Raised on the streets of turn-of-the century London, orphaned Peter and his pals survive by their fearless wits as cunning young pickpockets. Now, they've been rounded up by their mentor ... See full summary »
The Clock family are four-inch-tall people who live anonymously in another family's residence, borrowing simple items to make their home. Life changes for the Clocks when their daughter, Arrietty, is discovered.
A younger and more reluctant Hobbit, Bilbo Baggins, sets out on an "unexpected journey" to the Lonely Mountain with a spirited group of Dwarves to reclaim their stolen mountain home from a dragon named Smaug.
After receiving bad news from a fertility doctor, Cindy and Jim Green try to bury their dreams of having a child by writing out all the great traits their child would have and putting them in a box in the garden. During a freak storm in the middle of the night, they awake to find a boy named Timothy, with leaves growing from his ankles, standing in their kitchen calling them mom and dad. Cindy and Jim are thrown into the midst of parenthood and over the coming months, Timothy will teach them more than they could have imagined about being parents and raising a child, no matter how he comes into their lives. Written by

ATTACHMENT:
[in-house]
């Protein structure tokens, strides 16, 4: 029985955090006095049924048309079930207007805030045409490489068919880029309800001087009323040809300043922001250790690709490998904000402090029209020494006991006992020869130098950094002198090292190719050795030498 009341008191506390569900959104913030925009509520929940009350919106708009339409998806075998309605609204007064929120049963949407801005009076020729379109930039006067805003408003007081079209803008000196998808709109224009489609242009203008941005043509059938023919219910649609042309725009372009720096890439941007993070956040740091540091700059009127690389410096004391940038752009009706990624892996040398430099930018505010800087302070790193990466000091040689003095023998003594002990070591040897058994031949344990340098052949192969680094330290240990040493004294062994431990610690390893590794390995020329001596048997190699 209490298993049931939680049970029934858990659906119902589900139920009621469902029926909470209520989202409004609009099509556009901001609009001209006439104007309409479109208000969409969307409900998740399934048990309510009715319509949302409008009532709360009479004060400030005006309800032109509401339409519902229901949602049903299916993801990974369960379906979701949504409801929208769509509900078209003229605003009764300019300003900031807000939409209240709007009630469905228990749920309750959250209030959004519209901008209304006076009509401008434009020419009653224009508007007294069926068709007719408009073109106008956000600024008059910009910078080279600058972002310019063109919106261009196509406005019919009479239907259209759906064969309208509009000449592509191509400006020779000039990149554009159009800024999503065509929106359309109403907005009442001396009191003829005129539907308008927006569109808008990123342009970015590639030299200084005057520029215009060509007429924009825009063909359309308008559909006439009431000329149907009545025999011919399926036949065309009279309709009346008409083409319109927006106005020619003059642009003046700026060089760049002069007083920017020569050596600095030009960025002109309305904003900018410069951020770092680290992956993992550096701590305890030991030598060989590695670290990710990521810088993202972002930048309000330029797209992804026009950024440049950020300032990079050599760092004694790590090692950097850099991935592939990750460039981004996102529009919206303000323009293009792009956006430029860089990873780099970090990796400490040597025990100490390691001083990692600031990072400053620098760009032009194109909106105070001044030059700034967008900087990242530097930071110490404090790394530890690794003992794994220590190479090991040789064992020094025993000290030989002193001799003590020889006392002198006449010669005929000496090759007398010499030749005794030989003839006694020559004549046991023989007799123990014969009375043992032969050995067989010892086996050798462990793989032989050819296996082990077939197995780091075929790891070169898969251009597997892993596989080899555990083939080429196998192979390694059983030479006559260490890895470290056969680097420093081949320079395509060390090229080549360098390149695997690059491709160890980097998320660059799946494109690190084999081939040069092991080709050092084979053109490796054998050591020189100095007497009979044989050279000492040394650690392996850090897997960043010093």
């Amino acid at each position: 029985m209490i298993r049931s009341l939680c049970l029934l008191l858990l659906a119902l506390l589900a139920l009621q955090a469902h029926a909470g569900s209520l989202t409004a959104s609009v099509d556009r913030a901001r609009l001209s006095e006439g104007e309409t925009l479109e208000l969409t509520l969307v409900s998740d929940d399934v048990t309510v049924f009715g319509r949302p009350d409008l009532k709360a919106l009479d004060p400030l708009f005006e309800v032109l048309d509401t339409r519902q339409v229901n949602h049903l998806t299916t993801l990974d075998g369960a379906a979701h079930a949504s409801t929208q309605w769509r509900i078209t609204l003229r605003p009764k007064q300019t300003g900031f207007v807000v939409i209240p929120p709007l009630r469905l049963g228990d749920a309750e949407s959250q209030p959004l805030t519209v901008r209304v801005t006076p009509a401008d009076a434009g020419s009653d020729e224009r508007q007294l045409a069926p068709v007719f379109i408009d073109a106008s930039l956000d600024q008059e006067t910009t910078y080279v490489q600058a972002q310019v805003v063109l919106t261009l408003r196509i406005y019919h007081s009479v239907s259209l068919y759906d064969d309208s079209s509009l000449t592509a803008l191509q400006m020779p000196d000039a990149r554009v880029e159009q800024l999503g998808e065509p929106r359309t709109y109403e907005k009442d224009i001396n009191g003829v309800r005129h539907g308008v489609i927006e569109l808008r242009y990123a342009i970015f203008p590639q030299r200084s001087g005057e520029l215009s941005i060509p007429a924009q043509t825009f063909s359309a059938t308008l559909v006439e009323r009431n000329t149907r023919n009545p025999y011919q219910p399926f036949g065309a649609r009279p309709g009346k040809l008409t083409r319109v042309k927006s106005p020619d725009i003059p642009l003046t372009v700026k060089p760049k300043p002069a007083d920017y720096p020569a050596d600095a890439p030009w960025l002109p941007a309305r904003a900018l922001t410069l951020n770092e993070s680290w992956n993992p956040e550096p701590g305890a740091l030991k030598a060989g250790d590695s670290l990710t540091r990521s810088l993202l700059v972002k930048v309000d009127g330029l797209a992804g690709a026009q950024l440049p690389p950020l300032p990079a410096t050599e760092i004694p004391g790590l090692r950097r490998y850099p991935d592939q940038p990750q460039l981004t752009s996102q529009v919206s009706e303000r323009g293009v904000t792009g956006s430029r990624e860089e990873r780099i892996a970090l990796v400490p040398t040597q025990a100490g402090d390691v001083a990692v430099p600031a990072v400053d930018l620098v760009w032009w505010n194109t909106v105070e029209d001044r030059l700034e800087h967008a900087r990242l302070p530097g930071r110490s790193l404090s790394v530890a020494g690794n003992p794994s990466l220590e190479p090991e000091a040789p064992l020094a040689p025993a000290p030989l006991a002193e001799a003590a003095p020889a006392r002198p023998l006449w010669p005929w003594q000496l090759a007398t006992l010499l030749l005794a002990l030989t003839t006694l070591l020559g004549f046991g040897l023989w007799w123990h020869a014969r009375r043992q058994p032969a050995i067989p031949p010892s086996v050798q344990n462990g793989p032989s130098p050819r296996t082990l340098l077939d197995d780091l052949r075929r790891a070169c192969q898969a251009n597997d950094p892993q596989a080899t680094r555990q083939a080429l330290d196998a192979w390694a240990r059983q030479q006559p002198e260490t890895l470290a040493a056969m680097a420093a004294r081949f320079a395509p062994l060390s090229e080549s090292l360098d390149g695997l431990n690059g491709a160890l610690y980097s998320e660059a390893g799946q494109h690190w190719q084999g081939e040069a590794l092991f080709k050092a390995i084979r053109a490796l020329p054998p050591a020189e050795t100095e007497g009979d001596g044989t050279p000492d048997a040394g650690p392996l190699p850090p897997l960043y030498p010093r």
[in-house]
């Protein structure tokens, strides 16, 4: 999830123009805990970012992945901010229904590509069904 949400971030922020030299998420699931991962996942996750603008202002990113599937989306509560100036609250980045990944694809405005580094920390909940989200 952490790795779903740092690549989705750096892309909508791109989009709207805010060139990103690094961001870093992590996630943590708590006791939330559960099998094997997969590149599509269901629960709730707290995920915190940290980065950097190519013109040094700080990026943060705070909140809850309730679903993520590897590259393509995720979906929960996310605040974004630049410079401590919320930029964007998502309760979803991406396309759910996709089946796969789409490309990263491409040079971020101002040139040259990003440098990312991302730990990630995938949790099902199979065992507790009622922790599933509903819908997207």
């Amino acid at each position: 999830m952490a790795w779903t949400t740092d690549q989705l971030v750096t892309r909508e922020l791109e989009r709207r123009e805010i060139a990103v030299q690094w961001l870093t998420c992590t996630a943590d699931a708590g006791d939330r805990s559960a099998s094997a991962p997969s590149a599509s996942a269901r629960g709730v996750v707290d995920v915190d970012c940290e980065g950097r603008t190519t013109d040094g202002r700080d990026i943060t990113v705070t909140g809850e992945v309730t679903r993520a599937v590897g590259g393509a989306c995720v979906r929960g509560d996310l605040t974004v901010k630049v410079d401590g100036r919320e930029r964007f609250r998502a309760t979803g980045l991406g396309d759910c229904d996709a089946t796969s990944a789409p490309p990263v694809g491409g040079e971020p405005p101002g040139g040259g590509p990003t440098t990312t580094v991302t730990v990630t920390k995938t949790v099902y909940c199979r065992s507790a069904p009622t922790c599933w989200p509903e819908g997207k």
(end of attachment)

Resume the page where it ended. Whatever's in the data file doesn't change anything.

In an interview, CJ Adams said that he was 10 at the time of filming, "just before my [11th] birthday [in 2011]". In the same interview, he said that the movie poster of the title character's legs with leaves growing from them were not his but a body double's. See more »
In the soccer championship, when Jim and Cindy are urging Timothy to move his feet, the same background actor is seen simultaneously behind the couple and behind Timothy. Later, when the game is over, the same background actor is seen behind Jim and Cindy and then celebrating on the other side of the field at the goal. See more »
This was a nice little movie. The plot device is quite interesting and original, something you don't see too often any more with all the sequels and prequels and spin offs. It's home grown boy, Timothy, is played superbly! There are the requisite small town villains, good folk, and people who learn lessons along the way. It is an affirmation of life, but there is death, too. I don't think little kids will be traumatized, though.
I'd say this movie would appeal to families, including young children, and people who like happy stories with a bit of a twist. It doesn't have any sexual content or vile language. It's a bit sad in the end, but then redeems itself, too.
The message about tolerance and friendship is pure Disney...and I don't mean that in a bad way. It just isn't terribly deep and profound. It's a charming way to spend a hot afternoon in a cool theater. Just bring a tissue if you are a blubberer. I heard more than one sniff and nose blower.
18 of 29 people found this review helpful.
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